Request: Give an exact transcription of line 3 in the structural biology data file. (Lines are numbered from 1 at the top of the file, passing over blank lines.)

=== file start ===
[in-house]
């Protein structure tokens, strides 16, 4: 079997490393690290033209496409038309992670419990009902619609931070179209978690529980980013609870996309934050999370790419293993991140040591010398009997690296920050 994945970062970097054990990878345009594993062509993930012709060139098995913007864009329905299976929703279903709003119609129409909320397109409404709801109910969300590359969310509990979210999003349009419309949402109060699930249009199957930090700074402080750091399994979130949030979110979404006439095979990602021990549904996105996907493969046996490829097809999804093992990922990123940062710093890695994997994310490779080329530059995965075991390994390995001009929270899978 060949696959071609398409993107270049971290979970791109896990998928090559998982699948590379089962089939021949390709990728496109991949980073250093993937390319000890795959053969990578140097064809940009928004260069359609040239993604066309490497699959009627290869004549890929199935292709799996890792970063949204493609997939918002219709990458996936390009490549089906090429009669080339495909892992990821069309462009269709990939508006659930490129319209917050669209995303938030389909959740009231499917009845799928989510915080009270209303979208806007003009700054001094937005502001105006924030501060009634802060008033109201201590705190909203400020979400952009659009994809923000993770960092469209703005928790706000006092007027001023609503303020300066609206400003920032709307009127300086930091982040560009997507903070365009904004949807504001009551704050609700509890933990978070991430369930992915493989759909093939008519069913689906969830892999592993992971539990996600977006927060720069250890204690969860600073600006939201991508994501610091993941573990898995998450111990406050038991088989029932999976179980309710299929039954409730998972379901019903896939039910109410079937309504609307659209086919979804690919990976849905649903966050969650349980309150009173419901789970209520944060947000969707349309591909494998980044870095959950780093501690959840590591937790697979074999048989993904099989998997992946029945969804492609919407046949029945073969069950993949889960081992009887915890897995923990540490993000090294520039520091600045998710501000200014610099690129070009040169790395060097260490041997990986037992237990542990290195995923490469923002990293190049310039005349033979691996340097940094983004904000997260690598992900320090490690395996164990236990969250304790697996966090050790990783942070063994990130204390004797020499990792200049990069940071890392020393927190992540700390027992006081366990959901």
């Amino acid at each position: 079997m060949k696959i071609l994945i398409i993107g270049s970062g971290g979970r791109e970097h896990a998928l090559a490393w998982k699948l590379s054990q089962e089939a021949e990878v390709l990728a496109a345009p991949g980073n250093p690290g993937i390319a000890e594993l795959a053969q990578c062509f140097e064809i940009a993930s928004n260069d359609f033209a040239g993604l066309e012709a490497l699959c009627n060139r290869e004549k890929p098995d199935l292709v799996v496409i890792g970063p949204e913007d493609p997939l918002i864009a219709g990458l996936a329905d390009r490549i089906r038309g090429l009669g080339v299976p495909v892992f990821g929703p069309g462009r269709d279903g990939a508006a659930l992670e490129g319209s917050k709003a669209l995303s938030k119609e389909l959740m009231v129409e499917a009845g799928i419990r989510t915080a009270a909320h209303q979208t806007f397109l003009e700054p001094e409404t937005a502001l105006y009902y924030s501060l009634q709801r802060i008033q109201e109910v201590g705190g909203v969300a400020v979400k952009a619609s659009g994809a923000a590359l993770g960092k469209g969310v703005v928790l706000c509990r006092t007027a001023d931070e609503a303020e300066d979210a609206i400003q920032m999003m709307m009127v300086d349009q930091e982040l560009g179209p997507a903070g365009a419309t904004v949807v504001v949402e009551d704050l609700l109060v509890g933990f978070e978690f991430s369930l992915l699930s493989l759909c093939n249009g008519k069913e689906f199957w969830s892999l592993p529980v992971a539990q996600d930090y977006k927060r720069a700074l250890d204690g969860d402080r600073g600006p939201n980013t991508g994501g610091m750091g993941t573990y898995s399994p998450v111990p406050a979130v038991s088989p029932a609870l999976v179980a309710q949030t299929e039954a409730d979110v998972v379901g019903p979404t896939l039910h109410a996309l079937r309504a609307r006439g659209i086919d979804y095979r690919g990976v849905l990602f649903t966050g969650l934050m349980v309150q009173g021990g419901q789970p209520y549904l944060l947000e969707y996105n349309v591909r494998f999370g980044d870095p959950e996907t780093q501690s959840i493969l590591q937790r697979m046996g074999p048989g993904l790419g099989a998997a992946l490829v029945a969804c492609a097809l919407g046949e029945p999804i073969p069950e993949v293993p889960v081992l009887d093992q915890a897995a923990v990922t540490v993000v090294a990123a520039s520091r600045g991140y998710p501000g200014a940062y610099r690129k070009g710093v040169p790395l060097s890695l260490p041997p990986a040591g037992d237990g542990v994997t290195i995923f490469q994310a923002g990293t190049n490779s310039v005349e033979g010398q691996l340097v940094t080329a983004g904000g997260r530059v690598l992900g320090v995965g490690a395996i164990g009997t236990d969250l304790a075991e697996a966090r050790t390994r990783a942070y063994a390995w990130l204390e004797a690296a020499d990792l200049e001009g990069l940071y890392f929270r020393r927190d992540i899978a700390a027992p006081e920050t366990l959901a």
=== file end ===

């Amino acid at each position: 079997m060949k696959i071609l994945i398409i993107g270049s970062g971290g979970r791109e970097h896990a998928l090559a490393w998982k699948l590379s054990q089962e089939a021949e990878v390709l990728a496109a345009p991949g980073n250093p690290g993937i390319a000890e594993l795959a053969q990578c062509f140097e064809i940009a993930s928004n260069d359609f033209a040239g993604l066309e012709a490497l699959c009627n060139r290869e004549k890929p098995d199935l292709v799996v496409i890792g970063p949204e913007d493609p997939l918002i864009a219709g990458l996936a329905d390009r490549i089906r038309g090429l009669g080339v299976p495909v892992f990821g929703p069309g462009r269709d279903g990939a508006a659930l992670e490129g319209s917050k709003a669209l995303s938030k119609e389909l959740m009231v129409e499917a009845g799928i419990r989510t915080a009270a909320h209303q979208t806007f397109l003009e700054p001094e409404t937005a502001l105006y009902y924030s501060l009634q709801r802060i008033q109201e109910v201590g705190g909203v969300a400020v979400k952009a619609s659009g994809a923000a590359l993770g960092k469209g969310v703005v928790l706000c509990r006092t007027a001023d931070e609503a303020e300066d979210a609206i400003q920032m999003m709307m009127v300086d349009q930091e982040l560009g179209p997507a903070g365009a419309t904004v949807v504001v949402e009551d704050l609700l109060v509890g933990f978070e978690f991430s369930l992915l699930s493989l759909c093939n249009g008519k069913e689906f199957w969830s892999l592993p529980v992971a539990q996600d930090y977006k927060r720069a700074l250890d204690g969860d402080r600073g600006p939201n980013t991508g994501g610091m750091g993941t573990y898995s399994p998450v111990p406050a979130v038991s088989p029932a609870l999976v179980a309710q949030t299929e039954a409730d979110v998972v379901g019903p979404t896939l039910h109410a996309l079937r309504a609307r006439g659209i086919d979804y095979r690919g990976v849905l990602f649903t966050g969650l934050m349980v309150q009173g021990g419901q789970p209520y549904l944060l947000e969707y996105n349309v591909r494998f999370g980044d870095p959950e996907t780093q501690s959840i493969l590591q937790r697979m046996g074999p048989g993904l790419g099989a998997a992946l490829v029945a969804c492609a097809l919407g046949e029945p999804i073969p069950e993949v293993p889960v081992l009887d093992q915890a897995a923990v990922t540490v993000v090294a990123a520039s520091r600045g991140y998710p501000g200014a940062y610099r690129k070009g710093v040169p790395l060097s890695l260490p041997p990986a040591g037992d237990g542990v994997t290195i995923f490469q994310a923002g990293t190049n490779s310039v005349e033979g010398q691996l340097v940094t080329a983004g904000g997260r530059v690598l992900g320090v995965g490690a395996i164990g009997t236990d969250l304790a075991e697996a966090r050790t390994r990783a942070y063994a390995w990130l204390e004797a690296a020499d990792l200049e001009g990069l940071y890392f929270r020393r927190d992540i899978a700390a027992p006081e920050t366990l959901a």